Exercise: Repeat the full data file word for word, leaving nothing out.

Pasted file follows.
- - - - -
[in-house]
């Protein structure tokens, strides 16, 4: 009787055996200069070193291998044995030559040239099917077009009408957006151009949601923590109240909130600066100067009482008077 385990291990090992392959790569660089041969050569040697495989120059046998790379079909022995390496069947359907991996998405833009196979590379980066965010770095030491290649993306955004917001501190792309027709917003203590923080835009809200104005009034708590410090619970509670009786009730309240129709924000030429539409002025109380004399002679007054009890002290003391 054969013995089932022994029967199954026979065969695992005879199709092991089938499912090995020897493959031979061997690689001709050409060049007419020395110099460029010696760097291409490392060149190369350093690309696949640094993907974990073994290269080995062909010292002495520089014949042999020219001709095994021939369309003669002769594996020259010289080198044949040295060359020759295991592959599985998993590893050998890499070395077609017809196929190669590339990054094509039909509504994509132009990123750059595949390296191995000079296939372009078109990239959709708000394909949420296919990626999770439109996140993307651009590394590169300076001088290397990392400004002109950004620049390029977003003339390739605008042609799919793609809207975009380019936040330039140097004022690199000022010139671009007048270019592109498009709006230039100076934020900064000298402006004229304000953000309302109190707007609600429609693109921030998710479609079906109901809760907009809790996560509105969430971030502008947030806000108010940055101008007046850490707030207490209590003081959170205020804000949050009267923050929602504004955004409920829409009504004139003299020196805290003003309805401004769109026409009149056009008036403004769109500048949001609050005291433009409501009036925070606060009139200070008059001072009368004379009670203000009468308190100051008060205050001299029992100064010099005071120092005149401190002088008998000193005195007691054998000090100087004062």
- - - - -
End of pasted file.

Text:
[in-house]
């Protein structure tokens, strides 16, 4: 009787055996200069070193291998044995030559040239099917077009009408957006151009949601923590109240909130600066100067009482008077 385990291990090992392959790569660089041969050569040697495989120059046998790379079909022995390496069947359907991996998405833009196979590379980066965010770095030491290649993306955004917001501190792309027709917003203590923080835009809200104005009034708590410090619970509670009786009730309240129709924000030429539409002025109380004399002679007054009890002290003391 054969013995089932022994029967199954026979065969695992005879199709092991089938499912090995020897493959031979061997690689001709050409060049007419020395110099460029010696760097291409490392060149190369350093690309696949640094993907974990073994290269080995062909010292002495520089014949042999020219001709095994021939369309003669002769594996020259010289080198044949040295060359020759295991592959599985998993590893050998890499070395077609017809196929190669590339990054094509039909509504994509132009990123750059595949390296191995000079296939372009078109990239959709708000394909949420296919990626999770439109996140993307651009590394590169300076001088290397990392400004002109950004620049390029977003003339390739605008042609799919793609809207975009380019936040330039140097004022690199000022010139671009007048270019592109498009709006230039100076934020900064000298402006004229304000953000309302109190707007609600429609693109921030998710479609079906109901809760907009809790996560509105969430971030502008947030806000108010940055101008007046850490707030207490209590003081959170205020804000949050009267923050929602504004955004409920829409009504004139003299020196805290003003309805401004769109026409009149056009008036403004769109500048949001609050005291433009409501009036925070606060009139200070008059001072009368004379009670203000009468308190100051008060205050001299029992100064010099005071120092005149401190002088008998000193005195007691054998000090100087004062």